Using the built-in safety technology is frequently the best option when it comes to taking additional precautions to protect your car. Even though onboard computers and ECUs were standard equipment in the majority of automobiles produced after 1996, it wasn't until the early 2010s that we began to see vehicles commonly use computers for functions other than engine management. And as technology improved, computers' primary functions shifted from engine management to vehicle security. Let's examine these seven contemporary automotive security measures and how they shield both us and our vehicles from harm.
An immobilizer is a feature that almost all new cars over the last 20 years have. For authentication, this system leverages wireless encryption between your keys and the car. If you've seen a vehicle theft movie from the 1980s or 1990s, you're definitely already familiar with hot wiring. Wires under the dash are pulled out by thieves, who then short two specific wires to start the vehicle. Alternately, they force the ignition switch and start the vehicle with a regular key or a screwdriver. Immobilizers were added to keys to help stop these kinds of thefts. This method transmits a coded message using tiny chips that are implanted into car keys. The engine will start when the car receives the proper coded message. However, if it doesn't get the acode, the automobile won't turn on.
2. Vehicle Tracking Systems
Drivers have been utilizing GPS technology for navigation ever since the military made it available for commercial and civilian usage. The first vehicle with this was the Mazda Eunos Cosmos, however it was only sold in Japan. With the invention of cellular communication, this technology allowed fleet managers to gather vehicle location information in real-time. It also allowed the car to know its whereabouts internationally. When this service was first introduced in the early 1990s, it was costly, unreliable, and necessitated large electrical modules. However, as technology advanced, GPS became more affordable, precise, and portable. Our autos also developed the ability to determine their location as smartphones did. You can locate a lot of high-end autos using app integration. If you just drive an inexpensive vehicle, it most likely lacks this feature. However, if you want to secure your car, you can buy outside GPS trackers.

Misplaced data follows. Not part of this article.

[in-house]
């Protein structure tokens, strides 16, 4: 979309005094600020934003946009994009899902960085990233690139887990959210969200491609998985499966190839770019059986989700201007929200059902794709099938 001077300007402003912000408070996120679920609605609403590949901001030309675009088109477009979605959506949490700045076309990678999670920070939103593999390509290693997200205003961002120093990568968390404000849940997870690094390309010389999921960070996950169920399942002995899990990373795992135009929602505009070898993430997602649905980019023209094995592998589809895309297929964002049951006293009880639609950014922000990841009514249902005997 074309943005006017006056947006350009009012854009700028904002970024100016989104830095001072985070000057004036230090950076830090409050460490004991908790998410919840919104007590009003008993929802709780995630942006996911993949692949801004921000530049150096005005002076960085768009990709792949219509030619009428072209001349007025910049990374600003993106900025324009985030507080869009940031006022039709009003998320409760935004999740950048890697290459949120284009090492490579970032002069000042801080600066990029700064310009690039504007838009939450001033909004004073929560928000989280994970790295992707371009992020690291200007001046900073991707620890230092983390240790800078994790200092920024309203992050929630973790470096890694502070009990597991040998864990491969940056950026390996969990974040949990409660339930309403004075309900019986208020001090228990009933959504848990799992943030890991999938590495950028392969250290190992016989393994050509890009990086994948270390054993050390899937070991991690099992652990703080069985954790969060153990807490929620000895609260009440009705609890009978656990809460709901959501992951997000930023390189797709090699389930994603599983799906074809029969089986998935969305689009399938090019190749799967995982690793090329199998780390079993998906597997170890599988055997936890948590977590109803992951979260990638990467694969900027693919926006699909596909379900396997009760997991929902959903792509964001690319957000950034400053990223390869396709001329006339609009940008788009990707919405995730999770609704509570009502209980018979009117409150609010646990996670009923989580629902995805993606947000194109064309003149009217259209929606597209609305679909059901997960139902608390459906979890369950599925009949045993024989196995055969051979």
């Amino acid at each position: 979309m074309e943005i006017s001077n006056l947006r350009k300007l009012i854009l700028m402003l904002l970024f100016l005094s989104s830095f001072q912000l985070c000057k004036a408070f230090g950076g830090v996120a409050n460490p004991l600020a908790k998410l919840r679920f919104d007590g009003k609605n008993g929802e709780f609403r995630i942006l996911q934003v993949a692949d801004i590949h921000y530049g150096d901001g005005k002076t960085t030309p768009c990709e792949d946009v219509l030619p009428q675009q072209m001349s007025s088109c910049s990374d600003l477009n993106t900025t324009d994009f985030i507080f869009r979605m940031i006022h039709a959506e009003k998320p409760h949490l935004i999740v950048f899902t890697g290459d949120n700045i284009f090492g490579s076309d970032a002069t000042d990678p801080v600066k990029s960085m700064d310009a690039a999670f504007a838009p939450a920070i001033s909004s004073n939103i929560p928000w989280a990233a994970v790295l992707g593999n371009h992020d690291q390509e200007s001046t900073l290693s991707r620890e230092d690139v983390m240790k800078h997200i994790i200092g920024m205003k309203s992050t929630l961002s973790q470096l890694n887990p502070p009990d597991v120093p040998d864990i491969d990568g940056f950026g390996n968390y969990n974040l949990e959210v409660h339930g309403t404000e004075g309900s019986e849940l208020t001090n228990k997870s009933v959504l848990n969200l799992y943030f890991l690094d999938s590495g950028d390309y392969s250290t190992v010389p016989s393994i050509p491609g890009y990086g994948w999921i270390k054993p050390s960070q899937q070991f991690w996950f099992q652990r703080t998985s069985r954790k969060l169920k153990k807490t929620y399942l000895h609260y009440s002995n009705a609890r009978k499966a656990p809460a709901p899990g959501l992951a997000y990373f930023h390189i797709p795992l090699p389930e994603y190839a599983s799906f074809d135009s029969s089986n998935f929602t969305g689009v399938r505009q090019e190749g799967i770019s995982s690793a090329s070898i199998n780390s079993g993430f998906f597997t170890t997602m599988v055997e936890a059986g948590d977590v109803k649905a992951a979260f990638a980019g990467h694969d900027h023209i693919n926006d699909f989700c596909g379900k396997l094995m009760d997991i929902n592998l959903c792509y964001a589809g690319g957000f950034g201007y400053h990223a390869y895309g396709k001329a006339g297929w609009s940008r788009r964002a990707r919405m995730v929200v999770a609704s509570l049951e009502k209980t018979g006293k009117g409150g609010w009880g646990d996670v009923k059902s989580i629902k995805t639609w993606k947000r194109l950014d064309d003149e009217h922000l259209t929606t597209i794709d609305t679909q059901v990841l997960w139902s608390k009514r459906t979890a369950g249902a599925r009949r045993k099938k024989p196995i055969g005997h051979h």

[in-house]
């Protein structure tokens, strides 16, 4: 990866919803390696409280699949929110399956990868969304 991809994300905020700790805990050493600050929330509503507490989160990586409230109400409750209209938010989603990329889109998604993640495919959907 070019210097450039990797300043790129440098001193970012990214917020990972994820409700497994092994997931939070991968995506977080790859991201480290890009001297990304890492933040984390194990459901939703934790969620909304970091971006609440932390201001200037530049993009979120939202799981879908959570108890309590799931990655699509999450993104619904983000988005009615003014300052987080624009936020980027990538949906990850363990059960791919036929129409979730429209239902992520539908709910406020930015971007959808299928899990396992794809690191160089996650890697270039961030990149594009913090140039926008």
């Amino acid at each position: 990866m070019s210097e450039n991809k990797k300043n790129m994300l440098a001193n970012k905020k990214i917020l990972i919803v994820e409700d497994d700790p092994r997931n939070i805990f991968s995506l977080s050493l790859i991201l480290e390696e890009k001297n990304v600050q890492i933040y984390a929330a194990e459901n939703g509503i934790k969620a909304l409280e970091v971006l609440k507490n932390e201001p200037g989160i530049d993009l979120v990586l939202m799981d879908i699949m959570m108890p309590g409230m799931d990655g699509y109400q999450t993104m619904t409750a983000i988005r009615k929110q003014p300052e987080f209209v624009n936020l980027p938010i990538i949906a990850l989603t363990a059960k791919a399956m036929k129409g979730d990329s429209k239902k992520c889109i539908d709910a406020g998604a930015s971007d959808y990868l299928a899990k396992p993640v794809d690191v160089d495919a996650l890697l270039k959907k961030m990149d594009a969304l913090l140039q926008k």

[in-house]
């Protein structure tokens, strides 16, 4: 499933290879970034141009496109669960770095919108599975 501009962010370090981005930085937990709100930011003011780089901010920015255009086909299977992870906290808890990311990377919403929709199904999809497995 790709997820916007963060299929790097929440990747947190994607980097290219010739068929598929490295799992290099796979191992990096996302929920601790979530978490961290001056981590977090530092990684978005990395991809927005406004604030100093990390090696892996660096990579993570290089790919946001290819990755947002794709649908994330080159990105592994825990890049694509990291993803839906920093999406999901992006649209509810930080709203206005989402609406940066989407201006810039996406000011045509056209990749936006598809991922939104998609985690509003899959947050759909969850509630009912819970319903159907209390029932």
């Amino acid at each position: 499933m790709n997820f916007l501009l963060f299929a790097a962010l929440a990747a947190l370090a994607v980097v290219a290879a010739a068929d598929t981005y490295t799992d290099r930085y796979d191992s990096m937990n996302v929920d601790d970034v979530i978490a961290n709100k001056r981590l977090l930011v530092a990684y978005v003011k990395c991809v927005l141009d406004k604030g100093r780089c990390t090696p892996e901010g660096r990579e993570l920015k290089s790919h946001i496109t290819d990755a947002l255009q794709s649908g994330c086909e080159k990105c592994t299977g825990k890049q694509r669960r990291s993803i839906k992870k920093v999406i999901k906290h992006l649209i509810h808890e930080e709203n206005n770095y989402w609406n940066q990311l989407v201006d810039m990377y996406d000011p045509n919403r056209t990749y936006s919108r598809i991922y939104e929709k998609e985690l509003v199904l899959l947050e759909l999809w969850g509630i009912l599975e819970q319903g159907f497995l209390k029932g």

3. In-Vehicle Security Services
Our automobiles have been monitoring different engine and onboard systems ever since the OBD-II port became required in vehicles. The ECU can create a picture of what is occurring to your car by collecting data from all sources and analyzing it. In-vehicle security services function in a similar manner. Your car will automatically phone its service provider to see how you're doing when events like airbag deployment or a significant drop in engine oil pressure activate its sensors. OnStar was one such service offered by GM. Other automakers eventually used the same strategy; Ford had Sync, BMW had BMW Assist, and Mercedes created mbrace.